freedom, of being out in the open, within (and part of) the wild. The underlying idea is this: genetic faults

and errors switch off certain parts of the genome over time, which results in a species being alienated from

instinctive behaviour:

If a blackbird’s genome dictates that at the first sign of spring it must make a
cup-shaped nest lined with mud and grass, then that’s what it will do. Once
that part of the genome is inactive, the animal is simultaneously blessed and
cursed. If you lose the deep, instinctive pull to make a certain kind of shelter
in a certain place at a certain time, then you can, in theory, make whatever
kind of shelter you can think of, from an igloo to a skyscraper. (165)

Next time you are in a philosophical mood, turn to this quotation and think about the
relationship that life has with history. In Farley’s and Symmons Roberts’ words ‘liberation from instinctive

behaviour’ leads to ‘the birth of civilisation’. Humans, in the
authors’ view, have evolved from a deep map of instincts; yet, due to the pull, we ‘wax lyrical about hills,

forests, rivers, moors?’ Moreover, and more wittily, the authors claim that if genetic science had not created

the term ‘it would have been necessary for wilderness writers to invent it.’ Note that term: ‘wilderness’.

Homesickness, the wild places and the pursuit to be feral are all claimed as nostalgic
yearning in Edgelands; as a ‘misanthropic edge.’ (166). The authors have established a clear polemical space into

which they can situate their manifesto of edgelands urbanism:

We would like to start a counter-movement. Rather than escaping to the
forests of the Highlands, park your car at Matalan and have a walk around the
edgelands woods. This has the added advantage that you won’t die of
exposure if you take a wrong turn. And if we must visit mountains, let’s make
sure there’s always a caf’ near the summit, so we can have a drink and enjoy
the company of our fellow travellers. Snowdon has already taken this bold step. Now all we need is a Premier Inn

on the top of Ben Nevis and a Little
Chef on Scafell Pike. Let the campaign begin.

If the reader is deaf to satire they might be mistaken to read only a sarcastic tone. It’s worth our time looking

at this closely. The critique of nostalgia is coupled to a critique of unbridled fetishisation of consumerist,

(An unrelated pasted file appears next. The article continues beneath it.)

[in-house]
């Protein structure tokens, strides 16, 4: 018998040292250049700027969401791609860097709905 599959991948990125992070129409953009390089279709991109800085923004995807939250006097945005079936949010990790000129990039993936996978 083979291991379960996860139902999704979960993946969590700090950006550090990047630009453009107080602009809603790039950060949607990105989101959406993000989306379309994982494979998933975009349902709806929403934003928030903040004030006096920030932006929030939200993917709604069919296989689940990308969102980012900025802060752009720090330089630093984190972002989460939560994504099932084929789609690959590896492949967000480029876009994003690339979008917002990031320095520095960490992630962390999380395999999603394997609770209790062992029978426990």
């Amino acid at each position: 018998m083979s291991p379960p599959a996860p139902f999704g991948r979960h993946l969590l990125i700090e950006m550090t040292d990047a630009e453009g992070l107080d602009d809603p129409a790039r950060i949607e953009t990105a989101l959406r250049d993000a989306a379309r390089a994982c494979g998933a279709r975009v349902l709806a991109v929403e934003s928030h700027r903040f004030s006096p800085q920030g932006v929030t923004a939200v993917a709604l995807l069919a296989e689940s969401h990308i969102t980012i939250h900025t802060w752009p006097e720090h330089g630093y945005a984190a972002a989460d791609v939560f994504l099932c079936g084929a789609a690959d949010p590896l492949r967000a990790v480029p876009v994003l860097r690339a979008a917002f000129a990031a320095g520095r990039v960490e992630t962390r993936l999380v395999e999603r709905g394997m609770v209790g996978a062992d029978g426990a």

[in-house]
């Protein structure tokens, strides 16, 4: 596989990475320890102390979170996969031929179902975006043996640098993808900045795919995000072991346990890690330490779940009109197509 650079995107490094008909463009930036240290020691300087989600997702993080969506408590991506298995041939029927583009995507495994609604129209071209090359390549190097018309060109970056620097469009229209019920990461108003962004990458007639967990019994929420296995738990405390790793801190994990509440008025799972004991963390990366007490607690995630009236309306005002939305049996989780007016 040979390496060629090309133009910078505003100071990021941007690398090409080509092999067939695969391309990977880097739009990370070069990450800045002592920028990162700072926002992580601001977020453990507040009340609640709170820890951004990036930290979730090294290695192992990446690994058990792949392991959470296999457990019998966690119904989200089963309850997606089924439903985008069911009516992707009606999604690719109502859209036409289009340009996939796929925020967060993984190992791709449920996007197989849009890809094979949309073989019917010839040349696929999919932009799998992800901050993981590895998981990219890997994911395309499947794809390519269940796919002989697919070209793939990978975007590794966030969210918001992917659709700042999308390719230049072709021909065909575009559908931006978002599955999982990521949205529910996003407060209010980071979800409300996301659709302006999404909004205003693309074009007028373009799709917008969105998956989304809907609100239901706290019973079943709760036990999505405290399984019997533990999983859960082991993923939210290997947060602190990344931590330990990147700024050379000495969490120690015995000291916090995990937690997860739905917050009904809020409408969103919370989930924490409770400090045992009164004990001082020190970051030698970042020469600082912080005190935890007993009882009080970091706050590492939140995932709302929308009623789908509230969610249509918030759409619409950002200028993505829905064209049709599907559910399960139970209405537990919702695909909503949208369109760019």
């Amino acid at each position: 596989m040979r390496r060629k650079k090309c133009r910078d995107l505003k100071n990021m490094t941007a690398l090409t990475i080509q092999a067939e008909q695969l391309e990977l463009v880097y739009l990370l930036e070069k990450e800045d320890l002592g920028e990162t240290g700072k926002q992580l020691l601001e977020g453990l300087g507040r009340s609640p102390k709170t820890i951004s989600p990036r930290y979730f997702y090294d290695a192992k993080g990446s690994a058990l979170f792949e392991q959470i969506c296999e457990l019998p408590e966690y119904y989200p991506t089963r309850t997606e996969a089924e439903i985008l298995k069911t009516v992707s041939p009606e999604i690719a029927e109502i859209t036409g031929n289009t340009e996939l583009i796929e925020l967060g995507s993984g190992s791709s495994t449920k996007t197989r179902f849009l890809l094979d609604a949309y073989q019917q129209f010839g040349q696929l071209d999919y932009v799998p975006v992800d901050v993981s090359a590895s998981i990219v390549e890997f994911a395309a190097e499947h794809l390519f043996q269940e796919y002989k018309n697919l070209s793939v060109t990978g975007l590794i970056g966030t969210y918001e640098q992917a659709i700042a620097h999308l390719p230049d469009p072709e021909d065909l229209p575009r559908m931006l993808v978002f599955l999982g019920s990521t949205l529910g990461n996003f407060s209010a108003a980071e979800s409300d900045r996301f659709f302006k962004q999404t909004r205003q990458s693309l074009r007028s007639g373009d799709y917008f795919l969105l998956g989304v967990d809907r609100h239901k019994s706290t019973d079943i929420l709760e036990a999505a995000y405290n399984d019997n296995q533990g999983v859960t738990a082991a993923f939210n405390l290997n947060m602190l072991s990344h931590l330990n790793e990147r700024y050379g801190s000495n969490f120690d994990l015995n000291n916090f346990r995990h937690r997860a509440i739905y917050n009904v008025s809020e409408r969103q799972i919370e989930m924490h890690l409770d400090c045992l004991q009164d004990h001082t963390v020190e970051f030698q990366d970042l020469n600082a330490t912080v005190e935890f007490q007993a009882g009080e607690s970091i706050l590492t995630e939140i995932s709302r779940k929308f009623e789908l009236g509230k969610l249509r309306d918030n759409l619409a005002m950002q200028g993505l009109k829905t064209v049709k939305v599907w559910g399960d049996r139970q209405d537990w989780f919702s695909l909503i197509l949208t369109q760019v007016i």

late capitalist security ‘ a cultural practice that comes at a significant cultural cost. Such is the challenge

to our reception, enjoyment and involvement in nature today. We shall endeavour to consider whether this

position, which is understood well by British poets, is internalised in prose forms of new nature writing eg

Edgelands, or if there is something quite different operating in prose inquiries into the human experience of

the late natural world.

Farley and Symmons Roberts step close towards clich’ when they write ‘we take the
metaphors for our lives from the language we inherit, but we shape and colour them from our own experience’ (32).

The emphasis here on experience, a world formed through movement and action, is underlined by the authors’

polemic: they are speaking of the need to break free from traditional forms of writing, in-so-doing they are

advocating for new forms of nature, or the acceptance of post-nature in our lives (or ours in its). This

modernism is central to the critical impulse in Edgelands that negates nostalgia and, albeit amusingly, asserts

some value in the understated, undervalued and overlooked places of becoming:

Well, our spiritual path would be a track worn down by dog-walkers and
schoolkids, on the outskirts of a north-west English conurbation. It would
start on scrappy grass, then weave its way through a copse of feral trees.
Every now and then a makeshift den or tree house can be seen, or a water
tower looming where the trees peter out. Charred bonfire patches crop up
one on side or the other and the sky is overcast above. (33)

It is clearly their home territory; a place known well and revealing a range of elements ‘ the site of play,

unkempt green, the feral and the tatty, the edge of nature and ubiquitous energy technology, the signs of the

temperate climate ‘ things that are hardly surprising to them.

A Counterpoint to the discourse of Edgelands
Robert Macfarlane celebrates Edgelands as a promiscuous ‘delight.’ He also shapes his review of the text to

clarify two things: the extent to which this geographical term and literary approach is innovative, or modern;

and his own opinion on emotion and
landscape.

Farley and Symmons Roberts are not the first to venture into the edgelands, nor is the region nearly as ignored

as they suggest. For decades the edgelands